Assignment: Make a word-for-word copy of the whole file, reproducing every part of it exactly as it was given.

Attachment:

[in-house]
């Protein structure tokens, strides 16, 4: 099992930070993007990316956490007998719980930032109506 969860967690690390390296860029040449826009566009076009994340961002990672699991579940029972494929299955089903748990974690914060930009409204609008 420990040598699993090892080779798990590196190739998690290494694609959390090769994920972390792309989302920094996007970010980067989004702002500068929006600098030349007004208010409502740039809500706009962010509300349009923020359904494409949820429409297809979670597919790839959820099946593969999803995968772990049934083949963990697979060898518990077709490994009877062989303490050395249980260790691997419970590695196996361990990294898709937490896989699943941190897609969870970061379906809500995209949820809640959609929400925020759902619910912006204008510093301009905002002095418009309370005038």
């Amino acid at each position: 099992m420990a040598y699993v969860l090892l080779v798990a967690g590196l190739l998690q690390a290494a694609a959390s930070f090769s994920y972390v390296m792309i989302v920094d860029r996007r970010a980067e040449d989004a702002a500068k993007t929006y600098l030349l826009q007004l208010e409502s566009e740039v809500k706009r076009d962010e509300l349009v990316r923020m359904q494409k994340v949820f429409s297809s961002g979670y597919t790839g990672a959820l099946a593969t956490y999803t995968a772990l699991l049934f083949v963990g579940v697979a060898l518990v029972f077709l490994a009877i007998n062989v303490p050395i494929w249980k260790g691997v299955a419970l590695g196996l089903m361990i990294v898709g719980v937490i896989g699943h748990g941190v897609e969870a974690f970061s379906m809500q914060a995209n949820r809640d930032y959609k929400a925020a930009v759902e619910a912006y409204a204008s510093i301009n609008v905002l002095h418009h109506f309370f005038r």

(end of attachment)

[in-house]
């Protein structure tokens, strides 16, 4: 099992930070993007990316956490007998719980930032109506 969860967690690390390296860029040449826009566009076009994340961002990672699991579940029972494929299955089903748990974690914060930009409204609008 420990040598699993090892080779798990590196190739998690290494694609959390090769994920972390792309989302920094996007970010980067989004702002500068929006600098030349007004208010409502740039809500706009962010509300349009923020359904494409949820429409297809979670597919790839959820099946593969999803995968772990049934083949963990697979060898518990077709490994009877062989303490050395249980260790691997419970590695196996361990990294898709937490896989699943941190897609969870970061379906809500995209949820809640959609929400925020759902619910912006204008510093301009905002002095418009309370005038």
């Amino acid at each position: 099992m420990a040598y699993v969860l090892l080779v798990a967690g590196l190739l998690q690390a290494a694609a959390s930070f090769s994920y972390v390296m792309i989302v920094d860029r996007r970010a980067e040449d989004a702002a500068k993007t929006y600098l030349l826009q007004l208010e409502s566009e740039v809500k706009r076009d962010e509300l349009v990316r923020m359904q494409k994340v949820f429409s297809s961002g979670y597919t790839g990672a959820l099946a593969t956490y999803t995968a772990l699991l049934f083949v963990g579940v697979a060898l518990v029972f077709l490994a009877i007998n062989v303490p050395i494929w249980k260790g691997v299955a419970l590695g196996l089903m361990i990294v898709g719980v937490i896989g699943h748990g941190v897609e969870a974690f970061s379906m809500q914060a995209n949820r809640d930032y959609k929400a925020a930009v759902e619910a912006y409204a204008s510093i301009n609008v905002l002095h418009h109506f309370f005038r």